University of Hertfordshire

Documents

  • Sharad Mohan
  • Kieran Kumar
  • Vivek Sutar
  • Supradip Saha
  • Janet Rowe
  • Keith Davies
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Original languageEnglish
Article number763
Number of pages10
JournalFrontiers in Plant Science
Volume11
DOIs
Publication statusPublished - 9 Jun 2020

Abstract

Phytonematodes are globally important functional components of the belowground ecology in both natural and agricultural soils; they are a diverse group of which some species are economically important pests, and environmentally benign control strategies are being sought to control them. Using eco-evolutionary theory, we test the hypothesis that root-exudates of host plants will increase the ability of a hyperparasitic bacteria, Pasteuria penetrans and other closely related bacteria, to infect their homologous pest nematodes, whereas non-host root exudates will not. Plant root-exudates from good hosts, poor hosts and non-hosts were characterised by gas chromatography-mass spectrometry (GC/MS) and we explore their interaction on the attachment of the hyperparasitic bacterial endospores to homologous and heterologous pest nematode cuticles. Although GC/MS did not identify any individual compounds as responsible for changes in cuticle susceptibility to endospore adhesion, standardised spore binding assays showed that Pasteuria endospore adhesion decreased with nematode age, and that infective juveniles pre-treated with homologous host root-exudates reduced the aging process and increased attachment of endospores to the nematode cuticle, whereas non-host root-exudates did not. We develop a working model in which plant root exudates manipulate the nematode cuticle ageing process, and thereby, through increased bacterial endospore attachment, increase bacterial infection of pest nematodes. This we suggest would lead to a reduction of plant-parasitic nematode burden on the roots and increases plant fitness. Therefore, by the judicious manipulation of environmental factors produced by the plant root and by careful crop rotation this knowledge can help in the development of environmentally benign control strategies.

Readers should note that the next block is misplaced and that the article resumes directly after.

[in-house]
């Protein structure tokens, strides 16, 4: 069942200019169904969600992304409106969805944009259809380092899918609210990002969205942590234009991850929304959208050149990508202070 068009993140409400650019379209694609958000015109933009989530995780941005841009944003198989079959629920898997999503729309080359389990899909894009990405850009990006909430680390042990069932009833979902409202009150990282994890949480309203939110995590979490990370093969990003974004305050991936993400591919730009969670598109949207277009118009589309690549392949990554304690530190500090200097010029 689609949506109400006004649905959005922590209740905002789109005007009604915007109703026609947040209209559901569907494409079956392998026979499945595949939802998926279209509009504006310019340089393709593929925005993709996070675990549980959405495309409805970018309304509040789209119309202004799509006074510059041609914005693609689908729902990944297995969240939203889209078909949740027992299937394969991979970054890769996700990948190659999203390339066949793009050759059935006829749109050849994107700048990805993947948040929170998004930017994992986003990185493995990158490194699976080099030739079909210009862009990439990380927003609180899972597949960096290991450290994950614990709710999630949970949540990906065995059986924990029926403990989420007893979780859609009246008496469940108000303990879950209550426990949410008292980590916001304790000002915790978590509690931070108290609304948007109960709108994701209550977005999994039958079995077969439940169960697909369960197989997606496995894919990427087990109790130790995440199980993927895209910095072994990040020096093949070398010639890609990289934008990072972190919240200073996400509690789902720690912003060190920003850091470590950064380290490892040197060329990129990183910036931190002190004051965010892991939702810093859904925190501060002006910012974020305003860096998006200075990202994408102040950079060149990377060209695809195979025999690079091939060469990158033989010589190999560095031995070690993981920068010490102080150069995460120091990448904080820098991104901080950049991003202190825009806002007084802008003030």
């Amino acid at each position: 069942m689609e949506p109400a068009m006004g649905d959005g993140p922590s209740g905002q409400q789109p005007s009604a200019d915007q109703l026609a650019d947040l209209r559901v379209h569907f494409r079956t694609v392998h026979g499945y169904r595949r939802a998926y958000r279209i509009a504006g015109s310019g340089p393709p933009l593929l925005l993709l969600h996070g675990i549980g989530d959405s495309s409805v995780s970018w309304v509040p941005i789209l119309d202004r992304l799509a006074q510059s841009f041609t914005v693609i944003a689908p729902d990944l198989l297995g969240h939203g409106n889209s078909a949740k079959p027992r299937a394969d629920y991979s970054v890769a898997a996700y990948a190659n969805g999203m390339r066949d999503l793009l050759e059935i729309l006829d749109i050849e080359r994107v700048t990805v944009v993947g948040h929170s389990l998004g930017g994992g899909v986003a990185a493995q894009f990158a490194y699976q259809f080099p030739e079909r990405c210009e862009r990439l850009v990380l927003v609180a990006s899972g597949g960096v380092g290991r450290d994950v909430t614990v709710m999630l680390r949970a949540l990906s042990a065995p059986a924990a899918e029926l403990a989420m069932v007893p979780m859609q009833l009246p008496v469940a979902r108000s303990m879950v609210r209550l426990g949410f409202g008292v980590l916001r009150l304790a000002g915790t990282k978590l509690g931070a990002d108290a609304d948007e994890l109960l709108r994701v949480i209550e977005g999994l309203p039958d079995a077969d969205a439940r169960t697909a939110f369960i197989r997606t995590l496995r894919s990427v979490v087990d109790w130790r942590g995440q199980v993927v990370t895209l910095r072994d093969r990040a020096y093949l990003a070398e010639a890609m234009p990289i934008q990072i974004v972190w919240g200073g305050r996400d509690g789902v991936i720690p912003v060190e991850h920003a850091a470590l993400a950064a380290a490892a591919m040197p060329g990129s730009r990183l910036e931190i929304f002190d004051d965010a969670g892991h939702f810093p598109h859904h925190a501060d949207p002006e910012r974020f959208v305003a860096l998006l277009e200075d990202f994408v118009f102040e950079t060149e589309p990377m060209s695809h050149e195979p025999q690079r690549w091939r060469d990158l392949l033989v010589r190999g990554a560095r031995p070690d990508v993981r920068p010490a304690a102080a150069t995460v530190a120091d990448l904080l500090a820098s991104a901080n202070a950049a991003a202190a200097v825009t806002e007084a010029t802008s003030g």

Notes

© 2020 Mohan, Kiran Kumar, Sutar, Saha, Rowe and Davies. This is an open-access article distributed under the terms of the Creative Commons Attribution License (CC BY - https://creativecommons.org/licenses/by/4.0/). The use, distribution or reproduction in other forums is permitted, provided the original author(s) and the copyright owner(s) are credited and that the original publication in this journal is cited, in accordance with accepted academic practice. No use, distribution or reproduction is permitted which does not comply with these terms.

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